VANCOUVER (NEWS 1130) — A man was found dead at Strathcona Park Sunday and organizers say the tragic discovery comes as conditions at the encampment deteriorate amid colder weather, rising COVID-19 numbers, and a relentlessly fatal overdose crisis.
The Vancouver Police Department confirms they received a call at around 11 a.m. reporting “a deceased man found on the track in Strathcona Park.” In a statement, Cst. Tania Visintin says the BC Coroners Service has been called in and the cause of death is being investigated.
Chrissy Brett, an organizer at the camp says the conditions at the tent city have been getting increasingly worse in recent weeks.
“We don’t have running water, we don’t have access to bathrooms. We currently lose the only running water we have at about four o’clock in the afternoon. We have four portapotties that don’t have any hand sanitizer in them,” she says.
“The tents that people are living in are not intended to live in, they’re intended for a week at a lake or a campground to enjoy the outdoors. They’re not meant to live in.”
She says the people living in Strathcona Park — where the encampment has grown to hundreds of tents since June — have been abandoned by all levels of government.
“People are falling through the cracks, and they’re not even cracks — they’re crevices. Homeless people are seen as less than anyone else in this country and it’s not okay,” she explains.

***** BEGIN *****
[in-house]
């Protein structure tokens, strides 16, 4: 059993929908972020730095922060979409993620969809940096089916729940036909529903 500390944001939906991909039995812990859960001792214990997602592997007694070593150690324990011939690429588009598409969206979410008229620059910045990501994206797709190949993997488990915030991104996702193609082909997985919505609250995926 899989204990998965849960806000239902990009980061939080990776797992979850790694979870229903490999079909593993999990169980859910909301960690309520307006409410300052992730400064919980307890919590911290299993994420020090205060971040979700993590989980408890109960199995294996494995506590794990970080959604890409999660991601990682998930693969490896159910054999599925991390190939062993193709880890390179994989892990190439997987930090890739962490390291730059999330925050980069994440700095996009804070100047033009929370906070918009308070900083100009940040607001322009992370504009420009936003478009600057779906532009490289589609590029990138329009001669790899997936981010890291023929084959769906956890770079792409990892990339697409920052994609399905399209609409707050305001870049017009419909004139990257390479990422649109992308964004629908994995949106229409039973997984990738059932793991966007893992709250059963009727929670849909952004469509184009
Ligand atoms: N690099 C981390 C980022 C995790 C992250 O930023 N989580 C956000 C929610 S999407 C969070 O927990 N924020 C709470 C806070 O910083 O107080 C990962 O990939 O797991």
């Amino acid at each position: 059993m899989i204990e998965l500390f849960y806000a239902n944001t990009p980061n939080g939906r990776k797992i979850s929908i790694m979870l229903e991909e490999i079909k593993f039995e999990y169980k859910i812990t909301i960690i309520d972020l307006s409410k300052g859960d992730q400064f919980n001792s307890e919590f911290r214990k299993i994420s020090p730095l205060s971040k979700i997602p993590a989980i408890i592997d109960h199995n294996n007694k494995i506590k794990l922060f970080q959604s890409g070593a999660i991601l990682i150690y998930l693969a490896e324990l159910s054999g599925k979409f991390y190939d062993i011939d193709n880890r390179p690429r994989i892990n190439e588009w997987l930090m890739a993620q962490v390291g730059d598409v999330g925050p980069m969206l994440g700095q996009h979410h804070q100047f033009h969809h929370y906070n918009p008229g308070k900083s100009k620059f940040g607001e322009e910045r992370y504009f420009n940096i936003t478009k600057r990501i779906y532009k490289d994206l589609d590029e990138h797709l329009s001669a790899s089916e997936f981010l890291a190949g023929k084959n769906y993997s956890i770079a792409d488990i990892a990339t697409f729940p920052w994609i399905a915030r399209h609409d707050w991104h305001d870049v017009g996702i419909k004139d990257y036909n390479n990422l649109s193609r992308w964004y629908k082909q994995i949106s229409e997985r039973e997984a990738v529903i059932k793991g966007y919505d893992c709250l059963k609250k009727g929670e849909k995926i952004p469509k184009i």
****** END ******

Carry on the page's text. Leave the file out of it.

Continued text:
“There should not be any Canadian that is left lying out in the street, or in alleys, or living in doorways, or along Hastings Street or any other street. Where is the city, where is the province, where his federal government in all of this?”
Community organizer Fiona York says the man’s death is a devastating reminder of the ongoing crises of homelessness, and record numbers of overdose deaths due to a toxic drug supply — both of which are compounded by the COVID-19 pandemic.
“Everyone’s feeling it, everyone’s just sort of in this ongoing trauma with all the losses, everybody in isolation. Homelessness is higher than ever, overdoses are higher than ever,” she says.
“It’s a community trauma, the devastation that people are feeling. We just try to do our best to provide the supports we can to make people a bit more safe and comfortable. We try to provide the humanity and the community that we can to help keep people going.”
On Oct. 8, Vancouver City Council approved a motion that would allocate $30 million to be spent on ’emergency options’ to house the homeless amid COVID-19. Council heard from hundreds of speakers in a meeting that lasted over 12 hours. One of the amendments to the motion dealt specifically with Strathcona Park and directed city staff to “secure a location and immediately activate a pandemic shelter.”
That amendment was supported by Coun. Pete Fry, who also lives in Strathcona. Following the meeting, he explained that the measure is meant to “triage” those living in the Strathcona Park encampment into temporary, indoor shelter spaces as part of a “transition toward permanent housing.”
The timeline for this was not set at that meeting, but Fry said he hoped it would be soon.
“Obviously we’re getting into some colder, wetter weather. The second wave of the pandemic is very real, and we’re seeing daily increases in cases and in particular in the Downtown Eastside. We have a large population, the largest homeless encampment in the country, and we’re talking about folks who are living in a very damp, boggy park. Folks are in tents without adequate washing facilities and hygiene facilities in the midst of a pandemic. This is a signal that we recognize that we’re on the edge of what could be potentially some really catastrophic outcomes, and I think staff heard that tonight,” he told NEWS 1130.
With files from Nikitha Martins.